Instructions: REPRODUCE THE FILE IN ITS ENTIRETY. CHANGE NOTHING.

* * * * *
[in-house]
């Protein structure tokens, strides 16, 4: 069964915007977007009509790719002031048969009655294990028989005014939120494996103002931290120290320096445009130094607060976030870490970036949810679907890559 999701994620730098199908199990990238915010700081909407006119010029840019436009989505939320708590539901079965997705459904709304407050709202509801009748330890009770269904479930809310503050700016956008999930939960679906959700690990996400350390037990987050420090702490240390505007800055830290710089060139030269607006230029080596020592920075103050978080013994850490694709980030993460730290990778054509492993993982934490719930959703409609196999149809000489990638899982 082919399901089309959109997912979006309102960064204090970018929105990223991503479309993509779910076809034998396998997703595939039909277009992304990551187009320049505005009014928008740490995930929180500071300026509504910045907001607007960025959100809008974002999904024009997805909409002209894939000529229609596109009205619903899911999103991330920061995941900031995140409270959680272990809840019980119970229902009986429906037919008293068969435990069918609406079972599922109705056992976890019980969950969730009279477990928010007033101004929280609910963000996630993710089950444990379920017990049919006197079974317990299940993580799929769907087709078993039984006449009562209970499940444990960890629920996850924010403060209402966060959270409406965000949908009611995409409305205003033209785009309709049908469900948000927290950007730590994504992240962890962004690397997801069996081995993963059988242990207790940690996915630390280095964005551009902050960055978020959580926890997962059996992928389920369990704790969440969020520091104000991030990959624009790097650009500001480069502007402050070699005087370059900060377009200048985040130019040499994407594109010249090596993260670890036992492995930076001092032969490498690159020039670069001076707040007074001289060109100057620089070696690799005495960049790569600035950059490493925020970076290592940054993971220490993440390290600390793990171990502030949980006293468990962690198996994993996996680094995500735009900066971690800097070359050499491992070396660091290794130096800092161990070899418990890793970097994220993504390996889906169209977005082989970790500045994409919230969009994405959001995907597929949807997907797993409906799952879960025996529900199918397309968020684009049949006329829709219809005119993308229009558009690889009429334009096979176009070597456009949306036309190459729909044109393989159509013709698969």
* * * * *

[in-house]
């Protein structure tokens, strides 16, 4: 069964915007977007009509790719002031048969009655294990028989005014939120494996103002931290120290320096445009130094607060976030870490970036949810679907890559 999701994620730098199908199990990238915010700081909407006119010029840019436009989505939320708590539901079965997705459904709304407050709202509801009748330890009770269904479930809310503050700016956008999930939960679906959700690990996400350390037990987050420090702490240390505007800055830290710089060139030269607006230029080596020592920075103050978080013994850490694709980030993460730290990778054509492993993982934490719930959703409609196999149809000489990638899982 082919399901089309959109997912979006309102960064204090970018929105990223991503479309993509779910076809034998396998997703595939039909277009992304990551187009320049505005009014928008740490995930929180500071300026509504910045907001607007960025959100809008974002999904024009997805909409002209894939000529229609596109009205619903899911999103991330920061995941900031995140409270959680272990809840019980119970229902009986429906037919008293068969435990069918609406079972599922109705056992976890019980969950969730009279477990928010007033101004929280609910963000996630993710089950444990379920017990049919006197079974317990299940993580799929769907087709078993039984006449009562209970499940444990960890629920996850924010403060209402966060959270409406965000949908009611995409409305205003033209785009309709049908469900948000927290950007730590994504992240962890962004690397997801069996081995993963059988242990207790940690996915630390280095964005551009902050960055978020959580926890997962059996992928389920369990704790969440969020520091104000991030990959624009790097650009500001480069502007402050070699005087370059900060377009200048985040130019040499994407594109010249090596993260670890036992492995930076001092032969490498690159020039670069001076707040007074001289060109100057620089070696690799005495960049790569600035950059490493925020970076290592940054993971220490993440390290600390793990171990502030949980006293468990962690198996994993996996680094995500735009900066971690800097070359050499491992070396660091290794130096800092161990070899418990890793970097994220993504390996889906169209977005082989970790500045994409919230969009994405959001995907597929949807997907797993409906799952879960025996529900199918397309968020684009049949006329829709219809005119993308229009558009690889009429334009096979176009070597456009949306036309190459729909044109393989159509013709698969």